Early plans to reintroduce White-tailed Eagles to Norfolk


A consultation has been launched to reintroduce White-tailed Eagles to Norfolk in a move led by farmers.

Supported by other landowners in the region, a west Norfolk farm wants to release the species on to its coastal land, following the successful reintroduction of the birds in western Scotland and the Isle of Wight. While those reintroductions were led by conservation organisations, this release is proposed by the Ken Hill Estate, a farm which has reinstated Beavers in fenced areas and is farming crops in a 'regenerative' system to restore soils and wildlife.

There are early plans to reintroduce up to 12 White-tailed Eagles a year for six years in west Norfolk (Peter Kemp).

A previous attempt to bring back the eagles to East Anglia 10 years ago was abandoned after strong opposition from outdoor pig farmers, who feared the presence of the birds would cause sows to abort. But this time more than 20 landowners, farmers and countryside organisations are backing the bid. One of Norfolk's leading pig farmers, who asked to remain anonymous, said: "We support Ken Hill's White-tailed Eagle project and hope it goes ahead."

Dominic Buscall, manager of the Ken Hill Estate, said: "We are bringing forward these proposals not only to reinstate this native bird to its former range, but also to inspire people with nature and drive wider nature recovery in East Anglia."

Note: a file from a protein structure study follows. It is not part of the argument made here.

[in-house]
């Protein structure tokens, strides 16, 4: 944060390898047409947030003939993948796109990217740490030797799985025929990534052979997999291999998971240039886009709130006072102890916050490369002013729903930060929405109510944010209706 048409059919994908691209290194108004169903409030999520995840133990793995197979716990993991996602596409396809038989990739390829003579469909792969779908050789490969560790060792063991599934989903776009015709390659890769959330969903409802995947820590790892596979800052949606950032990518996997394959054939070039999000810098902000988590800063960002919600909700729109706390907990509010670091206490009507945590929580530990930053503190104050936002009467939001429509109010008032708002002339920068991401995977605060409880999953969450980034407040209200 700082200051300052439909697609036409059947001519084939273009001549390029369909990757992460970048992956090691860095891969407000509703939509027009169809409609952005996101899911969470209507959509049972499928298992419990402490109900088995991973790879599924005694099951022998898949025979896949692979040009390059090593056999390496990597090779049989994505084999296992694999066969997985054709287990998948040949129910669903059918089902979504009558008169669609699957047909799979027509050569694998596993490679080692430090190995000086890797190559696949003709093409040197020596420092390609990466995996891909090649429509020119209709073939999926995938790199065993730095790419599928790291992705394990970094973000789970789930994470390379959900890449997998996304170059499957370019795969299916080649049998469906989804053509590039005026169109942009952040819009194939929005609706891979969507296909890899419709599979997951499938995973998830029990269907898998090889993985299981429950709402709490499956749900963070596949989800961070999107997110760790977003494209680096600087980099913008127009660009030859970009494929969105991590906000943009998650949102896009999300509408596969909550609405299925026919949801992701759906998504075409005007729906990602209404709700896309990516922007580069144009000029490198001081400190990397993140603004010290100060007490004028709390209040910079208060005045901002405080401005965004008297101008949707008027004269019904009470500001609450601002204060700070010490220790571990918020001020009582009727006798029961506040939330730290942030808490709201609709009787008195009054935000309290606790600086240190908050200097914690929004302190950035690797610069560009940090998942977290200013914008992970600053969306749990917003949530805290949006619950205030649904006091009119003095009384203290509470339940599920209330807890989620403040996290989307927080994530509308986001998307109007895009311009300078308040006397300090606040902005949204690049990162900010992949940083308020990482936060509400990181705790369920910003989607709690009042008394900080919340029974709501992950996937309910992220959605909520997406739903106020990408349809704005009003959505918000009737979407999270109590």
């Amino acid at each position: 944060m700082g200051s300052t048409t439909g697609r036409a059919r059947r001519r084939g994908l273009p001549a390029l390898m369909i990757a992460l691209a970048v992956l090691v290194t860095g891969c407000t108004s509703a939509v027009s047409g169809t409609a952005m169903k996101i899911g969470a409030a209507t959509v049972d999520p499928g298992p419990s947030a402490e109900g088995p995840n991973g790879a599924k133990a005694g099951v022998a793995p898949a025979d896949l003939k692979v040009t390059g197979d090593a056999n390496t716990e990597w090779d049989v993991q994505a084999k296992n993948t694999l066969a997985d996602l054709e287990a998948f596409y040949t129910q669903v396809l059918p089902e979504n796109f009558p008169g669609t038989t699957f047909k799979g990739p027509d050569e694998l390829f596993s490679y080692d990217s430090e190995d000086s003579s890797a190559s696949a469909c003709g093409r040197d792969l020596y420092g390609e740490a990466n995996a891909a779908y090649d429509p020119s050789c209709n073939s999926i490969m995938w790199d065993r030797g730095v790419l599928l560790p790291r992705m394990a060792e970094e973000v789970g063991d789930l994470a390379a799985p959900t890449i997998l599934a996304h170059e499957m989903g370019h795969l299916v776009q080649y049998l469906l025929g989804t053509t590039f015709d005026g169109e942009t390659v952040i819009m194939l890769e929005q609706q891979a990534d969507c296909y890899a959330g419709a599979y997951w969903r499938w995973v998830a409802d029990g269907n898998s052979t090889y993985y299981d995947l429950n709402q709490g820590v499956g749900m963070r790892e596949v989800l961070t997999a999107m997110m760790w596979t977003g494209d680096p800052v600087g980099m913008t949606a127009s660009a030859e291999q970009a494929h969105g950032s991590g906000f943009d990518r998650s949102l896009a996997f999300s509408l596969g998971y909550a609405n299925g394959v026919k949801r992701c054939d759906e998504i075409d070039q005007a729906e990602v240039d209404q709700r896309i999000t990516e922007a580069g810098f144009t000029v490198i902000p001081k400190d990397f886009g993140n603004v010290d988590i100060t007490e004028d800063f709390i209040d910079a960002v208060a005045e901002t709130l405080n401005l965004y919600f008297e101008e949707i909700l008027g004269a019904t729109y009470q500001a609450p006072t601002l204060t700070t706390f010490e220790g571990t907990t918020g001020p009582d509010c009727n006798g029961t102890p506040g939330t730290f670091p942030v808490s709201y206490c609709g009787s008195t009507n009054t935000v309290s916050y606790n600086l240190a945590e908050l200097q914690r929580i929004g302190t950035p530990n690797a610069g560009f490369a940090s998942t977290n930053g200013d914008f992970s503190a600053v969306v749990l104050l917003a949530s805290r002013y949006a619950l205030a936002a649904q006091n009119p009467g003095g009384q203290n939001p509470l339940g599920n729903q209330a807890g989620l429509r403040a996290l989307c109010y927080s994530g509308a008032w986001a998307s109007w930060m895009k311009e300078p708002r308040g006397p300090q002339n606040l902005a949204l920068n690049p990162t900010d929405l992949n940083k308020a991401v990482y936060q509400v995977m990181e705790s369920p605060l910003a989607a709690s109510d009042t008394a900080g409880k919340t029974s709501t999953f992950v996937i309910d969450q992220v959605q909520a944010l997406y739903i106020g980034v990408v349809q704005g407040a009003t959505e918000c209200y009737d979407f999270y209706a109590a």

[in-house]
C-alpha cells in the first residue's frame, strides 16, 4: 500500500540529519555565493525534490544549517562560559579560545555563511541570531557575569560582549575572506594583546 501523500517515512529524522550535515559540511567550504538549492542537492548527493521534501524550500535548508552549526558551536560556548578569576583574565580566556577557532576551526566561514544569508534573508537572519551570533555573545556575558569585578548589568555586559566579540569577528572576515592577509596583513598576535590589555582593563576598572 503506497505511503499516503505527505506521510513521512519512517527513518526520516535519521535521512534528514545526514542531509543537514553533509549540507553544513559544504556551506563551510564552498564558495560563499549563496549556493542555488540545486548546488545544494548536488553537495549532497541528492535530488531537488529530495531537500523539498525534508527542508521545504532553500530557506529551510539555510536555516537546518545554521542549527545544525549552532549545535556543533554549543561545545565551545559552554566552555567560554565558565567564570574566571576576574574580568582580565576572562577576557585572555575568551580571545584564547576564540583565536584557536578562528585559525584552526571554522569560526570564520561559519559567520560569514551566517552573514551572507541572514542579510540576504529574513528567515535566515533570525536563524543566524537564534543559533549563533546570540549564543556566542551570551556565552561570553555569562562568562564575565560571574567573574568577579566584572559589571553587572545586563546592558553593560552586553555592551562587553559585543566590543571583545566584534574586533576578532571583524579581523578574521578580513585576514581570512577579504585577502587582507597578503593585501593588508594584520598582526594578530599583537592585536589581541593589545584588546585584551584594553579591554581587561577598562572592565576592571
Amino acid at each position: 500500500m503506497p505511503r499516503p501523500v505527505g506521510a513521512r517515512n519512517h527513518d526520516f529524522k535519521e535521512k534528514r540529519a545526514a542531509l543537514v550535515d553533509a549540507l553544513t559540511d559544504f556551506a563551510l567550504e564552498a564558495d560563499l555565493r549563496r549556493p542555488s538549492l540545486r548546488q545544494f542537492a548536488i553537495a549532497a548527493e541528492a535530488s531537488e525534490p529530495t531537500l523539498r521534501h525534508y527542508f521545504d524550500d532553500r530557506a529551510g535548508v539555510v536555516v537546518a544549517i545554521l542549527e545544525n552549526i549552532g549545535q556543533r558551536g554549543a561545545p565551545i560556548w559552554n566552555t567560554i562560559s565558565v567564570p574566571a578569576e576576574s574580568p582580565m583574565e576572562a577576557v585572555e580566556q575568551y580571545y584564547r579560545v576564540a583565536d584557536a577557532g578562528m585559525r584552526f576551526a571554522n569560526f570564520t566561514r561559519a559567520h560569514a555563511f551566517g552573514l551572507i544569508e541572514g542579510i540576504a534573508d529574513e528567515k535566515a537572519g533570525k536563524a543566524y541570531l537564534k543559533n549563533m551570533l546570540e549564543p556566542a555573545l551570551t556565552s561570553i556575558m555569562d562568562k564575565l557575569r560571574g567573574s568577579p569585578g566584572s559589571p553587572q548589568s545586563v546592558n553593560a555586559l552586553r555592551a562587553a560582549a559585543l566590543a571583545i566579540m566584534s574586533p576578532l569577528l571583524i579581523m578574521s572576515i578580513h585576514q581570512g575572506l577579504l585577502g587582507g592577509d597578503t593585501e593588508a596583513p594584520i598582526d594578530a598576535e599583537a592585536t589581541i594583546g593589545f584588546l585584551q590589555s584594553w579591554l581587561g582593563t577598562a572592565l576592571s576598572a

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He added: "It is vitally important that we give local people and interests a meaningful opportunity to have their say on these proposals – that is why we are launching the public consultation and asking people to learn more about the project and take our survey."

In 2019, juvenile White-tailed Eagles were returned to the Isle of Wight. The five-year reintroduction scheme has been widely praised, with no adverse effects on farmers reported and eagles sighted roaming across southern England.

Ken Hill's reintroduction bid is supported by the Roy Dennis Wildlife Foundation, a conservation charity also overseeing the ongoing Isle of Wight reintroduction. Roy Dennis, 80, who has played a key role in the recovery of White-tailed Eagles and other endangered raptors in Britain, said: "This is the next logical step to restore this magnificent bird to England and complements efforts across Europe to help the species.

"The initial results from the Isle of Wight project, and evidence from across lowland Europe shows that this is a bird that can live successfully alongside people."

Mark Bridgeman, president of the Country Land and Business Association (CLA), said: "It is vital that the full range of potential impacts on local businesses and communities, as well as local ecology, is understood before any project progresses. We are in the process of studying the Ken Hill proposals and will be guided by the views of members in the area. Affected landowners must have an opportunity to engage at an early stage with any consultation and to ensure that good practice is followed."

Under the proposed plan, which is now subject to an online consultation, six to 12 juvenile birds would be released in Norfolk each year for five years, with the aim of producing a breeding population by the end of the decade, with birds likely to spread around The Wash into Lincolnshire and Cambridgeshire.